The facts are fascinating enough: the Rays somehow, some way, defying history and tremendous odds. There have been only 23 perfect games in the more than 130-year and 200,000-game history of major-league baseball, and the Rays have been the victims three times, all in the past four seasons. • But even more mystifying: How? • Furthermore, why? • "I don't know," CF B.J. Upton said. "It just happens to us."
The first two pitchers who blanked them, Chicago's Mark Buehrle in 2009 and Oakland's Dallas Braden in 2010, were similar, soft-tossing lefties. But Seattle's Felix Hernandez was overpowering from the right side Wednesday.
About a dozen Rays uniformed personnel have been a part of all three: six players, manager Joe Maddon and most of the coaches — though NOT hitting coach Derek Shelton, who joined them in 2010.
All three games were early afternoon starts on the road at the end of road series in good cities. (Draw whatever conclusions you may.)
"You want to think there's some kind of pattern that you could change, something to fix it," INF/OF Ben Zobrist said, but without any further ideas.
He did acknowledge that having been through it before — as well as a no-hitter by Edwin Jackson in June 2010, and a near-miss by Brandon Morrow (later in 2010) — that "maybe to a certain degree we get to a certain point and you think, 'not again,' " but that their competitiveness should overcome that. Maddon said more than anything it may be a product of how the Rays are constructed, with a "team offense" style rather than one or two dominant players.
"We're not the group that's going to tear it up all the time," he said. "So when we're matched up badly, it could happen. It could happen to anybody, but with us there are certain games going into them I know we don't match up well against that particular pitcher."
Four for the books
Four Rays were in the lineup for all three perfect games — Evan Longoria, Carlos Peña, B.J. Upton and Ben Zobrist. (Also in uniform for the Rays were pitchers James Shields and David Price.) Only one other player in MLB history, per Elias, has played against three perfect pitchers: Alfredo Griffin, for the Blue Jays vs. Cleveland's Len Barker (1981) and for the Dodgers vs. Cincinnati's Tom Browning (1988) and Montreal's Dennis Martinez (1991). And for coincidence's sake, all five players have been on the field together this weekend as Griffin is the Angels first-base coach. Longoria, Peña, Upton and Zobrist also were in the lineup for Edwin Jackson's no-hitter against the Rays (June 2010) and Matt Garza's for them (July 2010).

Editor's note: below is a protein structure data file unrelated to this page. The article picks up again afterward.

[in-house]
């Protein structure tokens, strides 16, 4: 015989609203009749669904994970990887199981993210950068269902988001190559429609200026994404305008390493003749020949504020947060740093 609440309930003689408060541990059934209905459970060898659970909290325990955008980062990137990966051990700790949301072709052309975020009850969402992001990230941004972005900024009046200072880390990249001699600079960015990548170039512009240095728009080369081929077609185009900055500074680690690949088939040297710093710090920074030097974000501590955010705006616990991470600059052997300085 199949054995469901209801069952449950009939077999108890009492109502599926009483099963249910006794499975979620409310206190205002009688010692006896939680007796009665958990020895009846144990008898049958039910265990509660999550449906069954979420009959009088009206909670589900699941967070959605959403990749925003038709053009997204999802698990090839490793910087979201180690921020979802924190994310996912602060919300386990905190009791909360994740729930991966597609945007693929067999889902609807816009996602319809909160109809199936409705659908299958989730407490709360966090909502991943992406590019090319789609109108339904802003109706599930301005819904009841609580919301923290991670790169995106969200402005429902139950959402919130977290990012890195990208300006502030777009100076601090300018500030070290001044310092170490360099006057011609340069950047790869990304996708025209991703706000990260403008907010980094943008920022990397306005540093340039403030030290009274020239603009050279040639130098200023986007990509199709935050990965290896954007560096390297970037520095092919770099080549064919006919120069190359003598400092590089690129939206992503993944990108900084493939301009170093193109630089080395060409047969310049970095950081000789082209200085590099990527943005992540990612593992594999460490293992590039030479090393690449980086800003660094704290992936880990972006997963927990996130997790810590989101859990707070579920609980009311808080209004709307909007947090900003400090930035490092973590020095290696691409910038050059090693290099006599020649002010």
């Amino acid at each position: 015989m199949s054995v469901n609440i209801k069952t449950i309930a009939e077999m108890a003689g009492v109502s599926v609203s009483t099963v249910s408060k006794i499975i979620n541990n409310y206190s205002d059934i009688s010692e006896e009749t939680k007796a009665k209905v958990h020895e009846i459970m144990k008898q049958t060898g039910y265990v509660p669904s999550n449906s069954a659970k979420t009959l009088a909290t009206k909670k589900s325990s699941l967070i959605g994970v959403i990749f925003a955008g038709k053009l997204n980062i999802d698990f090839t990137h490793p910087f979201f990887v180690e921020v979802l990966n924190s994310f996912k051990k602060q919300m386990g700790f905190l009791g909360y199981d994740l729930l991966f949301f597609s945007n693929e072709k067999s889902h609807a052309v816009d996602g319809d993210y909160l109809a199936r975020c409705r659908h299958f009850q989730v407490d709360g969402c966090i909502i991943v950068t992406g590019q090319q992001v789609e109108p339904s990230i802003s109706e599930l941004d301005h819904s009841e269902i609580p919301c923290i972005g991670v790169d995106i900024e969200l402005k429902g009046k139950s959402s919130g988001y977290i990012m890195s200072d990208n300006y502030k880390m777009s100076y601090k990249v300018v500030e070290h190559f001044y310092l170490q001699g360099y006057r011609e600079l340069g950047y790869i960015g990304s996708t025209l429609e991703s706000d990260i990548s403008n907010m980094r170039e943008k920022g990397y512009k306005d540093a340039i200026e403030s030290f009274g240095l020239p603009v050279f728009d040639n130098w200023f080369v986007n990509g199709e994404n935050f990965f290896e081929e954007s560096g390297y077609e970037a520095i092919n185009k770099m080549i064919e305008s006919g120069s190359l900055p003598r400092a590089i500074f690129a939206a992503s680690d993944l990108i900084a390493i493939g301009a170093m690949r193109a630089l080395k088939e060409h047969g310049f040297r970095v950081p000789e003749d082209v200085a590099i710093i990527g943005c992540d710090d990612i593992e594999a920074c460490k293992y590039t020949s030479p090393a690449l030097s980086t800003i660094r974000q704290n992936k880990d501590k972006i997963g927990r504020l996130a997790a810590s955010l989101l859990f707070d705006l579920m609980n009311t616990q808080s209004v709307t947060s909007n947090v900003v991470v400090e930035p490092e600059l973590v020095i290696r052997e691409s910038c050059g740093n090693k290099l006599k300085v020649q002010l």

Joe Maddon earned two footnotes Wednesday, the first manager to be ejected from a perfect game — on either side — and the first to be on the wrong end three times. The only other manager with more than one is the Dodgers' Tommy Lasorda. Maddon has actually seen perfection four times. He was the bullpen coach for the Angels when Kenny Rogers threw his July 1994 gem in Texas. Also four-peating are Rays coaches Tom Foley and Dave Martinez who, amazingly, were also in the same uniform as Montreal teammates for Dennis Martinez's 1991 gem.
More words than hits
• For Rays radio man Andy Freed, no-hitters are becoming no big deal. Freed, who came to Tampa Bay in 2005 with partner Dave Wills, has called all five no-hitters the Rays were involved in. Before that, he called four in the minors and/or spring training. (And openly talked about them on the radio.) He has been in the stands as a fan for two others, including one-time Ray Wilson Alvarez's 1991 no-no for the White Sox at Baltimore.
• On a personal note, Hernandez's perfect game was the sixth no-hitter I've covered in 15 seasons on the Rays beat. The incredible privilege and good fortune in that can sometimes gets lost but was driven home Wednesday sitting in the Safeco Field press box with Seattle Times writer, and good friend, Larry Stone, who was visibly thrilled to cover his first in writing about baseball for 27 years.
Joe Maddon, admittedly biased, said he considers David Price the front-runner for the AL Cy Young Award; ESPN's Keith Law doesn't have Price in his top five. … Potentially at some peril, the Rays had Fernando Rodney shoot a real bow and arrow for a cover shot on their Inside Pitch magazine. … Seeing the Padres sell for $800 million had to be the highlight of last week's owners meeting. … Another misuse of the schedule as a marketing tool: none of the Red Sox's three 2013 visits are on a weekend. … RHP James Shields guested last week on Jim Rome's TV show.
Got a minute? Wade Davis
Something you're scared of? Living in the city. Any city.
Karaoke song if you had to? Sweet Child O' Mine.
Favorite TV show? House. Kind of random.
Late-night snack? Mint chocolate-chip ice cream.
Celebrity crush? Marilyn Monroe.
|Pitches (strikes)||Ks||Ground/fly balls||Time of game||Day of week||Start time||Score||Rays starter||Last out||HP umpire|
|Buehrle||116 (76)||6||11/10||2:03||Thursday*||1:07 p.m.||5-0||Kazmir||Bartlett||Eric Cooper|
|Braden||109 (77)||6||7/14||2:07||Sunday*||1:08 p.m.||4-0||Shields||Kapler||Jim Wolf|
|Hernandez||113 (77)||12||8/7||2:22||Wednesday*||12:40 p.m.||1-0||Hellickson||S. Rodriguez||Rod Drake|
* - Last day of series